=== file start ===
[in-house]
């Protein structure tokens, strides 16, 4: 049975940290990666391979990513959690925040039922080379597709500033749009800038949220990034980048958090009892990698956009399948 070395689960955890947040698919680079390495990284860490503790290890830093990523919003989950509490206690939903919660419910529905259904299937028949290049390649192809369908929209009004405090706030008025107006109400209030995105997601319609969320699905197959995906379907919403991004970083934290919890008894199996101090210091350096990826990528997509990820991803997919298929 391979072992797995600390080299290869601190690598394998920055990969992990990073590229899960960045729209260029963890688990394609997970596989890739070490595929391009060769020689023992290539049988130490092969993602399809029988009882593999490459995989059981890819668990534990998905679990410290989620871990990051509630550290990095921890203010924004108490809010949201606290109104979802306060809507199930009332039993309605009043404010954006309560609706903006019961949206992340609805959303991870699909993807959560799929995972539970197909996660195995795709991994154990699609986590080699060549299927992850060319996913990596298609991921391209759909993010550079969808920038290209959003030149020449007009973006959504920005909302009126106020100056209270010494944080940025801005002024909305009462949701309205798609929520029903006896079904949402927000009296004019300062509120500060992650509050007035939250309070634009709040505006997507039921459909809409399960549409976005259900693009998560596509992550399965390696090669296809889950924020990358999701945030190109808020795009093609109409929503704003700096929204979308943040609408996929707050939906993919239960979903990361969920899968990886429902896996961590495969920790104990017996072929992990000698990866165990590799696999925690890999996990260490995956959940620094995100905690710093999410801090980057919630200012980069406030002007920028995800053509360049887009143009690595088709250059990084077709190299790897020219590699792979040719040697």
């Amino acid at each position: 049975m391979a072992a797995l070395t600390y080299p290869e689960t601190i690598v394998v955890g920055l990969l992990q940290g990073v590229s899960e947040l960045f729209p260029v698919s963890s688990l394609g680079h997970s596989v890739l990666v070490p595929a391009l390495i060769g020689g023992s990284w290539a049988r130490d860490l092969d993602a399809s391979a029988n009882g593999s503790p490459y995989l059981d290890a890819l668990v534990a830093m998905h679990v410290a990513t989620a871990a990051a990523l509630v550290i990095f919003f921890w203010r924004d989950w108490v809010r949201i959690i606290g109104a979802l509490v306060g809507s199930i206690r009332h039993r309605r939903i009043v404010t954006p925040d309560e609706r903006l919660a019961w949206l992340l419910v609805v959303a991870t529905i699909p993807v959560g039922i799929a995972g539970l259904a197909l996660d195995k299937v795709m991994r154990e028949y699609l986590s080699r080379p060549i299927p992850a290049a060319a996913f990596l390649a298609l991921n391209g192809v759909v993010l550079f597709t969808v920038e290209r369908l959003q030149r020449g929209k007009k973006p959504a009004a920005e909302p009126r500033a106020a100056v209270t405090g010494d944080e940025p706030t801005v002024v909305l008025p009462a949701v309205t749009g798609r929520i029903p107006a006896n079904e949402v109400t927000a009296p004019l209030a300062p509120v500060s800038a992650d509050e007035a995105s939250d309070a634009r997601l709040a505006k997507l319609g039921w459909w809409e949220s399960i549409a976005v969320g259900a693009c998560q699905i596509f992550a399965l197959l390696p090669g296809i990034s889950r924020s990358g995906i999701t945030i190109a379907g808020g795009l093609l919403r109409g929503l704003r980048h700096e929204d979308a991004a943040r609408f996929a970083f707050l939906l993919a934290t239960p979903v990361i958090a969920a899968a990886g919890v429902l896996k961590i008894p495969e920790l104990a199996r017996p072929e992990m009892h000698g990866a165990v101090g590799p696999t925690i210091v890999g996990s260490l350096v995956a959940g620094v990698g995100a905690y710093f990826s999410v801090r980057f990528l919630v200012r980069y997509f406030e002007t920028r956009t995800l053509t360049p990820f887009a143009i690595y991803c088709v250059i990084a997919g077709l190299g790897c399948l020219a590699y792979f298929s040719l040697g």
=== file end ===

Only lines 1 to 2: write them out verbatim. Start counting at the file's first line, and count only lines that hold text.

[in-house]
């Protein structure tokens, strides 16, 4: 049975940290990666391979990513959690925040039922080379597709500033749009800038949220990034980048958090009892990698956009399948 070395689960955890947040698919680079390495990284860490503790290890830093990523919003989950509490206690939903919660419910529905259904299937028949290049390649192809369908929209009004405090706030008025107006109400209030995105997601319609969320699905197959995906379907919403991004970083934290919890008894199996101090210091350096990826990528997509990820991803997919298929 391979072992797995600390080299290869601190690598394998920055990969992990990073590229899960960045729209260029963890688990394609997970596989890739070490595929391009060769020689023992290539049988130490092969993602399809029988009882593999490459995989059981890819668990534990998905679990410290989620871990990051509630550290990095921890203010924004108490809010949201606290109104979802306060809507199930009332039993309605009043404010954006309560609706903006019961949206992340609805959303991870699909993807959560799929995972539970197909996660195995795709991994154990699609986590080699060549299927992850060319996913990596298609991921391209759909993010550079969808920038290209959003030149020449007009973006959504920005909302009126106020100056209270010494944080940025801005002024909305009462949701309205798609929520029903006896079904949402927000009296004019300062509120500060992650509050007035939250309070634009709040505006997507039921459909809409399960549409976005259900693009998560596509992550399965390696090669296809889950924020990358999701945030190109808020795009093609109409929503704003700096929204979308943040609408996929707050939906993919239960979903990361969920899968990886429902896996961590495969920790104990017996072929992990000698990866165990590799696999925690890999996990260490995956959940620094995100905690710093999410801090980057919630200012980069406030002007920028995800053509360049887009143009690595088709250059990084077709190299790897020219590699792979040719040697």